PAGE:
Low-Magnitude, High-Frequency Mechanical Stimulation May Improve Bone Mineral Density in Young Childhood Cancer Survivors


Key Points

  • Stimulation increased the whole-body bone mineral density score in childhood cancer survivors with low bone mineral density.
  • Patients completing a higher percentage of sessions had a greater increase in tibial trabecular bone.

In a small trial reported in JAMA Oncology, Mogil et al found that low-magnitude, high-frequency mechanical stimulation improved the whole-body bone mineral density score in childhood cancer survivors with low bone mineral density.

Study Details

In the double-blind trial, 65 survivors of childhood cancer aged 7 to 17 years treated at St. Jude Children’s Research Hospital were randomized with stratification for sex and Tanner stage to use of a low-magnitude, high-frequency mechanical stimulation device (0.3 g; 32–37 Hz) for two daily 10-minute sessions 7 days per week for 1 year (n = 32) or a placebo device (n = 33); devices were used at home.

Patients had to be in remission and at least 5 years from diagnosis and had to have whole-body or lumbar spine bone mineral density z scores of −1.0 or lower. All patients were prescribed daily vitamin D and calcium.  For the intervention vs control groups, the mean age was 13.6 years in both, 56% and 52% were male, and 84% and 79% were white.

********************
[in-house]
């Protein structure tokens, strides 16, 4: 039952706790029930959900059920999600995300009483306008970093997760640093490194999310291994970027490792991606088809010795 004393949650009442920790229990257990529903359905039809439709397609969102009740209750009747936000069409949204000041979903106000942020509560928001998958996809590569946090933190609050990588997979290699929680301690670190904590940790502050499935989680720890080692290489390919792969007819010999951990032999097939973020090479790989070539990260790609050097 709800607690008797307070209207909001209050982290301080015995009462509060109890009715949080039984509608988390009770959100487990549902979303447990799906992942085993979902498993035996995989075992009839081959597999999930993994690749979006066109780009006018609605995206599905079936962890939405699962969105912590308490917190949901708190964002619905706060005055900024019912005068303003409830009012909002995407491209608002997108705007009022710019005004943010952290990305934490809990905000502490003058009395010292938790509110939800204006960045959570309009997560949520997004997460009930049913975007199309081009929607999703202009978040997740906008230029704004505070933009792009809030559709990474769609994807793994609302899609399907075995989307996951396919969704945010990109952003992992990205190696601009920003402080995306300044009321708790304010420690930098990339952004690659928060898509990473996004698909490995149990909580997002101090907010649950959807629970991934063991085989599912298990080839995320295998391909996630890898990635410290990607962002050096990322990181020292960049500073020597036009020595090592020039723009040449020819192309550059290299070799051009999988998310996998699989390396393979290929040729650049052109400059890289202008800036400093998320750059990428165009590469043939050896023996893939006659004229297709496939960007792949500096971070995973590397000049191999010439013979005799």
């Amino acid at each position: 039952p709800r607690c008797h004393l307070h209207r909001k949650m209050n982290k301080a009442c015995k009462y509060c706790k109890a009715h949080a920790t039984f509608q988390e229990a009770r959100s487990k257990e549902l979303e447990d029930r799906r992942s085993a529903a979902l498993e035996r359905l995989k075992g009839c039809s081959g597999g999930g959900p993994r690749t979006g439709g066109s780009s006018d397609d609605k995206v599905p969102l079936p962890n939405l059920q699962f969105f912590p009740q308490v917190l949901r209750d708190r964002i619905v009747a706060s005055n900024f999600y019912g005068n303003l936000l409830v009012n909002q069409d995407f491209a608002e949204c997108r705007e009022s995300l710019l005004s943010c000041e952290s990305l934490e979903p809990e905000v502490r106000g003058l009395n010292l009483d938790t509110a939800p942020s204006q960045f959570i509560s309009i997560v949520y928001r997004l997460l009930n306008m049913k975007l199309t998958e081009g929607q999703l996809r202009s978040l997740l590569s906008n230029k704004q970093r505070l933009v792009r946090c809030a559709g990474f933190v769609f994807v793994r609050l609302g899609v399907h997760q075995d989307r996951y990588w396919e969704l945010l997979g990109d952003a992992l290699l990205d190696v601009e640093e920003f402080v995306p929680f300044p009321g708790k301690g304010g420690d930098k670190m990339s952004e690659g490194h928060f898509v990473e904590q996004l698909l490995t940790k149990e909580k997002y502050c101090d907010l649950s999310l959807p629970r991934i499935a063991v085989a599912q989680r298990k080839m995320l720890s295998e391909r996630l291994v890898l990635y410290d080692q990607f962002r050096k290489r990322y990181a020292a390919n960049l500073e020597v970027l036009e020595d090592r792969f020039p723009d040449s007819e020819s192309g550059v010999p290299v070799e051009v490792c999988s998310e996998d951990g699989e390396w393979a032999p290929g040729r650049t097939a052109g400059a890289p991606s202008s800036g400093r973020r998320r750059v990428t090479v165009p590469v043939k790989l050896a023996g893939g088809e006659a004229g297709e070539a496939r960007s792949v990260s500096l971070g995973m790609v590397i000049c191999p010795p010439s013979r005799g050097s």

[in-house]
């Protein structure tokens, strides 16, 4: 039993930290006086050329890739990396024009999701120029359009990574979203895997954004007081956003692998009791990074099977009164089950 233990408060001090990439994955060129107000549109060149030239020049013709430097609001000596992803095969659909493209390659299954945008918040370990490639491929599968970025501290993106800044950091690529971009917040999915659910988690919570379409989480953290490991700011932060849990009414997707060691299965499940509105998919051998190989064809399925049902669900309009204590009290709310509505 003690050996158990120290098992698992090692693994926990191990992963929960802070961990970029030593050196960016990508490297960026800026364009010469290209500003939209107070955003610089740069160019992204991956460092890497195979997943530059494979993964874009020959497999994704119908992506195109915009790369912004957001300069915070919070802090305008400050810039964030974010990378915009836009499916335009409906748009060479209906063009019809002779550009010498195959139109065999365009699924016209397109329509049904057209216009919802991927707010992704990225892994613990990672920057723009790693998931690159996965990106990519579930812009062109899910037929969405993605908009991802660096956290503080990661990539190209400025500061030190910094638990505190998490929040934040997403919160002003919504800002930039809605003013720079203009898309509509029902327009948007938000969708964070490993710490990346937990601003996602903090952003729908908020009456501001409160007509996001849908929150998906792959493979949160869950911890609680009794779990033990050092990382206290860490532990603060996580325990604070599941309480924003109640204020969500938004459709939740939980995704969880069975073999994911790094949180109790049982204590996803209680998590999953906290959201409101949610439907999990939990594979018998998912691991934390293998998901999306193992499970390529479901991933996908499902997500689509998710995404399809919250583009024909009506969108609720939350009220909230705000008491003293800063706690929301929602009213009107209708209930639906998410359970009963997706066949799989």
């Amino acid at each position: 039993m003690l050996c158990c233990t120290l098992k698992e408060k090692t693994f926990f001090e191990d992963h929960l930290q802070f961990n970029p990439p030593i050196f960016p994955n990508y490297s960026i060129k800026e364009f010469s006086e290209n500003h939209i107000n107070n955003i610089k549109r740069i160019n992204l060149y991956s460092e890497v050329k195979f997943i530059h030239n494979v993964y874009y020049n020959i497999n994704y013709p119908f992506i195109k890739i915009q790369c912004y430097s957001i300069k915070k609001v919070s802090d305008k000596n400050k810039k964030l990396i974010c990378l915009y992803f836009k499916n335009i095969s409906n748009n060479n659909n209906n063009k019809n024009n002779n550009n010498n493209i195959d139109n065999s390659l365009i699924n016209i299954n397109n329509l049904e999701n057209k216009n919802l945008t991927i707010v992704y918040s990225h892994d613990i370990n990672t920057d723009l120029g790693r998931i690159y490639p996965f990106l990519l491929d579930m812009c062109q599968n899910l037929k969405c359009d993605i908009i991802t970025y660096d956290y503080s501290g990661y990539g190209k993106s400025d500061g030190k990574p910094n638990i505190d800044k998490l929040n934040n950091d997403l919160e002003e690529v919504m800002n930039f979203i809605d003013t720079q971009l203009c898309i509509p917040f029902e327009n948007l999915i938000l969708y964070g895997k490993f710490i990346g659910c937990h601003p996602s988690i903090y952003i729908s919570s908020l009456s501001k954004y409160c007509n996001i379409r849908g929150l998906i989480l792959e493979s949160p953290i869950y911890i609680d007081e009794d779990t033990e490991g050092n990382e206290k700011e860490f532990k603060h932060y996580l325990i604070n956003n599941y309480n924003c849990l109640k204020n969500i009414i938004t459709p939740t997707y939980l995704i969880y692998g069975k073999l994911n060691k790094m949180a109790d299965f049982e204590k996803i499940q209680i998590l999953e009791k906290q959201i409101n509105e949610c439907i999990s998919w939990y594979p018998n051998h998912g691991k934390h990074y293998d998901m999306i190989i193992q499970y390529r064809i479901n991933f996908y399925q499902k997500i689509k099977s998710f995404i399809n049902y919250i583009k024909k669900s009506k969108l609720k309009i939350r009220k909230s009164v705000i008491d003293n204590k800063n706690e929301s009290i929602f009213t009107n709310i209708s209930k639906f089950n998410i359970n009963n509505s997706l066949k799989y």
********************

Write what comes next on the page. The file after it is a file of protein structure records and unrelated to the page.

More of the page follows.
Bone and Marker Outcomes

In total, 48 patients completed the trial, including 22 in the intervention group and 26 in the placebo group. Median adherence to the study regimen was 70.1% vs 63.7%. Mean whole-body bone mineral density z score on dual x-ray absorptiometry increased by 0.25 (standard deviation [SD] = 0.78) in the intervention group and decreased by 0.19 (SD = 0.79) in the placebo group (P = .05).

Circulating levels of the bone formation biomarker osteocalcin at 12 months correlated with change in total-body bone mineral density (r = 0.35, P = .02). Among intervention patients completing ≥ 70% of sessions, tibial trabecular bone increased by a mean of 11.2% vs a decrease of 1.3% among those completing < 70% of sessions (P = .02). Circulating levels of the bone turnover marker RANKL increased by 0.06 pmol/L in the intervention group vs a decrease of 0.04 pmol/L in the placebo group (P = .04).

The investigators concluded: “Pediatric cancer survivors with low bone mineral density may benefit from low-magnitude, high-frequency mechanical stimulation as a novel and safe intervention to optimize peak bone mass during youth, alone or in conjunction with other therapies.”

The study was supported by Gabrielle’s Angel Foundation, the National Institutes of Health, and the American Lebanese Syrian Associated Charities.

Kirsten K. Ness, PhD, of St. Jude Children’s Research Hospital, is the corresponding author of the JAMA Oncology article.

The content in this post has not been reviewed by the American Society of Clinical Oncology, Inc. (ASCO®) and does not necessarily reflect the ideas and opinions of ASCO®.